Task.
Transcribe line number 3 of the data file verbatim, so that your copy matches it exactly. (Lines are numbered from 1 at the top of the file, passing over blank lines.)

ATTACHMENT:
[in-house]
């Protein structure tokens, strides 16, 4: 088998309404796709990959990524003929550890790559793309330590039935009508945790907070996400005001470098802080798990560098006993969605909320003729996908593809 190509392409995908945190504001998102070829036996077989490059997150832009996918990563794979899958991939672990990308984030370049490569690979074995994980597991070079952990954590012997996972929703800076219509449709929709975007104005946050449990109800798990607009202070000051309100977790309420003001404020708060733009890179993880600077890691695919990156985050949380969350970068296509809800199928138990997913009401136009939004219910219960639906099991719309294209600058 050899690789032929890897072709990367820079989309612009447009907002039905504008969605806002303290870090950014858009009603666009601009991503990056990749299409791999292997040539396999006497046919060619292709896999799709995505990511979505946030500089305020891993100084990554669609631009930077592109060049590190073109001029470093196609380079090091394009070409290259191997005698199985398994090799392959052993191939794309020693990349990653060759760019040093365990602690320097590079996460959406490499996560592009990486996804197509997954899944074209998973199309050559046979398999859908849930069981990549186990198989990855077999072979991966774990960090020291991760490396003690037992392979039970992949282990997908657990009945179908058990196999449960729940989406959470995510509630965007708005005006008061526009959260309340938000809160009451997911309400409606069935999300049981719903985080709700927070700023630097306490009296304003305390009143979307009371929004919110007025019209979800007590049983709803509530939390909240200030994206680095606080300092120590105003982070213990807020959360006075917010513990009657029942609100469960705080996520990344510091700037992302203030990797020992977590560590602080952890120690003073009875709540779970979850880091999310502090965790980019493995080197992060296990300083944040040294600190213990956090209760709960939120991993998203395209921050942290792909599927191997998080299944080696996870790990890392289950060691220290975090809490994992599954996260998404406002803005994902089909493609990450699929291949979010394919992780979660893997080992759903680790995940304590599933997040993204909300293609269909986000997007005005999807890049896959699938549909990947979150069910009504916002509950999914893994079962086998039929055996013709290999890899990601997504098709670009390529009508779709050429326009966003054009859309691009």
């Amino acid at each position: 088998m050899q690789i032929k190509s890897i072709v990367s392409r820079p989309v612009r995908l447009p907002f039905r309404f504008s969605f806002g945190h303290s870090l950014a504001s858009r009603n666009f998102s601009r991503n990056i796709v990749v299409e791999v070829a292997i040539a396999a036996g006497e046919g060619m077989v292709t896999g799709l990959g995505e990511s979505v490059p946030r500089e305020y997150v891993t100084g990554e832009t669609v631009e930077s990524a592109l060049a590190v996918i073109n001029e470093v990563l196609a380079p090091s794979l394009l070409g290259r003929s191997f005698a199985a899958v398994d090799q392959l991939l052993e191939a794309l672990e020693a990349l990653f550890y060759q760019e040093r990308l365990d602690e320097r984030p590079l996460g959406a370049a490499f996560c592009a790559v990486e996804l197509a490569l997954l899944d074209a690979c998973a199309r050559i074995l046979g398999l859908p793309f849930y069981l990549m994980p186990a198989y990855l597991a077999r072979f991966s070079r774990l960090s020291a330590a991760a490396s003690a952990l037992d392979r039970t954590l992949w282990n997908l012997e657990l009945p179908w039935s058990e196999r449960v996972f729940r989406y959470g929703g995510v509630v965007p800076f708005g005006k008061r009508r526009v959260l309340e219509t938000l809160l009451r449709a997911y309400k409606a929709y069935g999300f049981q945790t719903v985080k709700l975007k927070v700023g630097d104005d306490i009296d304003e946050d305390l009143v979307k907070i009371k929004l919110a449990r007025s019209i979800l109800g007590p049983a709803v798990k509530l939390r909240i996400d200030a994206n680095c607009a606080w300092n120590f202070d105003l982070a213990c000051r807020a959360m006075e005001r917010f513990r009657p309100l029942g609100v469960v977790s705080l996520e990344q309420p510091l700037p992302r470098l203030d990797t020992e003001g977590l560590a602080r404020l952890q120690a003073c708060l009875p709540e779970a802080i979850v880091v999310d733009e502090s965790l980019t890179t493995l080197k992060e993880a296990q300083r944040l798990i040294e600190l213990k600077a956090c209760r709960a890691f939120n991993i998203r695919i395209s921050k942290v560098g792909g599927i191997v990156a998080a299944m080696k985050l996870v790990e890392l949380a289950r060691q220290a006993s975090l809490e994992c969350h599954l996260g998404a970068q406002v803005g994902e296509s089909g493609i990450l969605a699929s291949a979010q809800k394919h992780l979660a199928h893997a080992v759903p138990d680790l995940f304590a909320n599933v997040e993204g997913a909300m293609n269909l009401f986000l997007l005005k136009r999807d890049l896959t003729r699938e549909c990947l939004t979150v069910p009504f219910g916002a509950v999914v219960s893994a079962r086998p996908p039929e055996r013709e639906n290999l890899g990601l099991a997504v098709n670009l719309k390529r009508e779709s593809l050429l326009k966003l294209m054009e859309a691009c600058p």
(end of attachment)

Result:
């Amino acid at each position: 088998m050899q690789i032929k190509s890897i072709v990367s392409r820079p989309v612009r995908l447009p907002f039905r309404f504008s969605f806002g945190h303290s870090l950014a504001s858009r009603n666009f998102s601009r991503n990056i796709v990749v299409e791999v070829a292997i040539a396999a036996g006497e046919g060619m077989v292709t896999g799709l990959g995505e990511s979505v490059p946030r500089e305020y997150v891993t100084g990554e832009t669609v631009e930077s990524a592109l060049a590190v996918i073109n001029e470093v990563l196609a380079p090091s794979l394009l070409g290259r003929s191997f005698a199985a899958v398994d090799q392959l991939l052993e191939a794309l672990e020693a990349l990653f550890y060759q760019e040093r990308l365990d602690e320097r984030p590079l996460g959406a370049a490499f996560c592009a790559v990486e996804l197509a490569l997954l899944d074209a690979c998973a199309r050559i074995l046979g398999l859908p793309f849930y069981l990549m994980p186990a198989y990855l597991a077999r072979f991966s070079r774990l960090s020291a330590a991760a490396s003690a952990l037992d392979r039970t954590l992949w282990n997908l012997e657990l009945p179908w039935s058990e196999r449960v996972f729940r989406y959470g929703g995510v509630v965007p800076f708005g005006k008061r009508r526009v959260l309340e219509t938000l809160l009451r449709a997911y309400k409606a929709y069935g999300f049981q945790t719903v985080k709700l975007k927070v700023g630097d104005d306490i009296d304003e946050d305390l009143v979307k907070i009371k929004l919110a449990r007025s019209i979800l109800g007590p049983a709803v798990k509530l939390r909240i996400d200030a994206n680095c607009a606080w300092n120590f202070d105003l982070a213990c000051r807020a959360m006075e005001r917010f513990r009657p309100l029942g609100v469960v977790s705080l996520e990344q309420p510091l700037p992302r470098l203030d990797t020992e003001g977590l560590a602080r404020l952890q120690a003073c708060l009875p709540e779970a802080i979850v880091v999310d733009e502090s965790l980019t890179t493995l080197k992060e993880a296990q300083r944040l798990i040294e600190l213990k600077a956090c209760r709960a890691f939120n991993i998203r695919i395209s921050k942290v560098g792909g599927i191997v990156a998080a299944m080696k985050l996870v790990e890392l949380a289950r060691q220290a006993s975090l809490e994992c969350h599954l996260g998404a970068q406002v803005g994902e296509s089909g493609i990450l969605a699929s291949a979010q809800k394919h992780l979660a199928h893997a080992v759903p138990d680790l995940f304590a909320n599933v997040e993204g997913a909300m293609n269909l009401f986000l997007l005005k136009r999807d890049l896959t003729r699938e549909c990947l939004t979150v069910p009504f219910g916002a509950v999914v219960s893994a079962r086998p996908p039929e055996r013709e639906n290999l890899g990601l099991a997504v098709n670009l719309k390529r009508e779709s593809l050429l326009k966003l294209m054009e859309a691009c600058p």